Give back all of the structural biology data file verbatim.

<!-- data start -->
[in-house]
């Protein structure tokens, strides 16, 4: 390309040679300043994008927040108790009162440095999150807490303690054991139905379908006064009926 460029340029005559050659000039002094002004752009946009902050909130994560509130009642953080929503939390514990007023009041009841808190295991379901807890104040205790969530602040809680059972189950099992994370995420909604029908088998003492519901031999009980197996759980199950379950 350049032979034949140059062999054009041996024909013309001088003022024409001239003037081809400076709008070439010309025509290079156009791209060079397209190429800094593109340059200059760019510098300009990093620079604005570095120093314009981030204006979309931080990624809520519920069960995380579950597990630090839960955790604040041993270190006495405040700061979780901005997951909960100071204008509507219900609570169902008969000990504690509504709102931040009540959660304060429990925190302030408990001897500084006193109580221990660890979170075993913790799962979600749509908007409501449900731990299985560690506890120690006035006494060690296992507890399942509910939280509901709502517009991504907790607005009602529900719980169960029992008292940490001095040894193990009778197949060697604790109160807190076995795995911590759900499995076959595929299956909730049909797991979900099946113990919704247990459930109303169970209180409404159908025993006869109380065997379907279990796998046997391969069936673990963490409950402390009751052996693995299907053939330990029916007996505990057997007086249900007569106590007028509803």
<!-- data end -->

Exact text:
[in-house]
């Protein structure tokens, strides 16, 4: 390309040679300043994008927040108790009162440095999150807490303690054991139905379908006064009926 460029340029005559050659000039002094002004752009946009902050909130994560509130009642953080929503939390514990007023009041009841808190295991379901807890104040205790969530602040809680059972189950099992994370995420909604029908088998003492519901031999009980197996759980199950379950 350049032979034949140059062999054009041996024909013309001088003022024409001239003037081809400076709008070439010309025509290079156009791209060079397209190429800094593109340059200059760019510098300009990093620079604005570095120093314009981030204006979309931080990624809520519920069960995380579950597990630090839960955790604040041993270190006495405040700061979780901005997951909960100071204008509507219900609570169902008969000990504690509504709102931040009540959660304060429990925190302030408990001897500084006193109580221990660890979170075993913790799962979600749509908007409501449900731990299985560690506890120690006035006494060690296992507890399942509910939280509901709502517009991504907790607005009602529900719980169960029992008292940490001095040894193990009778197949060697604790109160807190076995795995911590759900499995076959595929299956909730049909797991979900099946113990919704247990459930109303169970209180409404159908025993006869109380065997379907279990796998046997391969069936673990963490409950402390009751052996693995299907053939330990029916007996505990057997007086249900007569106590007028509803």